Hawks’ men’s basketball forward Tyrone Dickson knew he had to improve his grades if he wanted to get back on the court.
Despite experiencing enormous success as the OCAA Rookie of the Year in 2012-13, Dickson sat out last semester due to academic ineligibility.
In order to achieve success off the court, Dickson made significant strides in his approach to the classroom at Humber College.
“I moved closer so I was able to reach my classes on time and to always be at the front to pay attention, listen and make better improvements,” said Dickson, a second-year general arts and science student from Scarborough.
“He’s worked hard in the offseason and first semester to right the ship off the court,” said Hawks head coach Shawn Collins. “As an institution of higher learning, we always want our kids to do well on and off the court.”
Although Dickson didn’t play or practice with the varsity team last semester, he stayed close to his teammates by playing with them in pick-up games and in a summer league.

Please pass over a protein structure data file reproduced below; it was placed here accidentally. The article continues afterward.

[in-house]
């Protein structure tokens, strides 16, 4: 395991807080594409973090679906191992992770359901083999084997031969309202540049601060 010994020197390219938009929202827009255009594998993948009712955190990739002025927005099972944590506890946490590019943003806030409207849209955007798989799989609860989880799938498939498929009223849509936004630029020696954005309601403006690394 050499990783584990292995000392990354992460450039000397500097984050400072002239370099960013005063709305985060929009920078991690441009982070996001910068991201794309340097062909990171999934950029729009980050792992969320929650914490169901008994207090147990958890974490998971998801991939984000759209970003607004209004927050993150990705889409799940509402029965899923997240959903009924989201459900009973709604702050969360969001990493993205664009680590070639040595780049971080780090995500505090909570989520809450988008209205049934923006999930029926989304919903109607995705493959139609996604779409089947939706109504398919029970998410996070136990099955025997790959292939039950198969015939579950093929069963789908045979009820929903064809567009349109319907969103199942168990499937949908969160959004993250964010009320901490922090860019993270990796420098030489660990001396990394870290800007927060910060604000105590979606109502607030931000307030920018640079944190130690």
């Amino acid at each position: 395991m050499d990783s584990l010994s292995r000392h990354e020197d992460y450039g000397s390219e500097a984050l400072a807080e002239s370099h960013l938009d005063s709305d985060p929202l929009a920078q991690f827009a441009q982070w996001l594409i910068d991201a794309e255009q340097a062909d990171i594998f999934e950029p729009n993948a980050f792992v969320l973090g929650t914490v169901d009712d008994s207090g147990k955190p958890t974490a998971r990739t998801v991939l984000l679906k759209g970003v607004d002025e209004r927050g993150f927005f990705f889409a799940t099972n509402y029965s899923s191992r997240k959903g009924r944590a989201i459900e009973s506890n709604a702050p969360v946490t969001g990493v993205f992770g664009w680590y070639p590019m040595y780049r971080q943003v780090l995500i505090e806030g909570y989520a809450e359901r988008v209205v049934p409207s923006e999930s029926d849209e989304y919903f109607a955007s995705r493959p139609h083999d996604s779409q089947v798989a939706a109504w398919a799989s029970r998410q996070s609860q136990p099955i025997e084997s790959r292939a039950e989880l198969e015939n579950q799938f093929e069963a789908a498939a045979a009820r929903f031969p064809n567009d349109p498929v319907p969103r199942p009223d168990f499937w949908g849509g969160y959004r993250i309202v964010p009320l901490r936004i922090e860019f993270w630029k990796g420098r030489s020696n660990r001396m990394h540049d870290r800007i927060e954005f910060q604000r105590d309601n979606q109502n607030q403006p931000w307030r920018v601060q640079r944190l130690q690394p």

“He’s loud on the court,” said Hawks guard R.J. Ramirez. “Every time we play someone, I know their game film is on
Tyrone and his shot-blocking in the paint. He’s not the type of player to come to the team and mess everything up. We gel perfectly because he knows his role and we all know his role.”
Despite only playing in a few games for the Hawks this season, Dickson has made an impact on the score sheets with his defense and rebounding.
Dickson showcased his tenacity on the glass by grabbing nine offensive rebounds and delivered an emphatic game-saving block at the end of a 76-72 win against the Mohawk Mountaineers on Jan. 16. He was also an integral in a Hawks win over the Fanshawe Falcons on Jan. 22, chipping in three blocks despite playing only 15 minutes.
“We needed those offensive rebounds and he came through for us with some big blocks too,” said Hawks guard Junior Davis.
Despite his humble nature off the court, Dickson is known for his vocal leadership, aggressiveness inside the paint, and intangibles that can’t be measured on the score sheet.
“Tyrone has a very high level of I.Q.,” said Collins. “He doesn’t need to score to define how he plays the game of basketball.”
Collins praised Dickson’s ability to understand the opposition, help and direct guys, and communicate on defense.
Aside from working hard in the classroom, Dickson was also committed to staying in game shape last semester.
Dickson acknowledged there are still improvements he has to make this season. His field goal percentage is noticeably down from last season, which has impacted his scoring.
“I’ve just got to get into the gym and put up more shots,” said Dickson. “Practice, practice, practice.”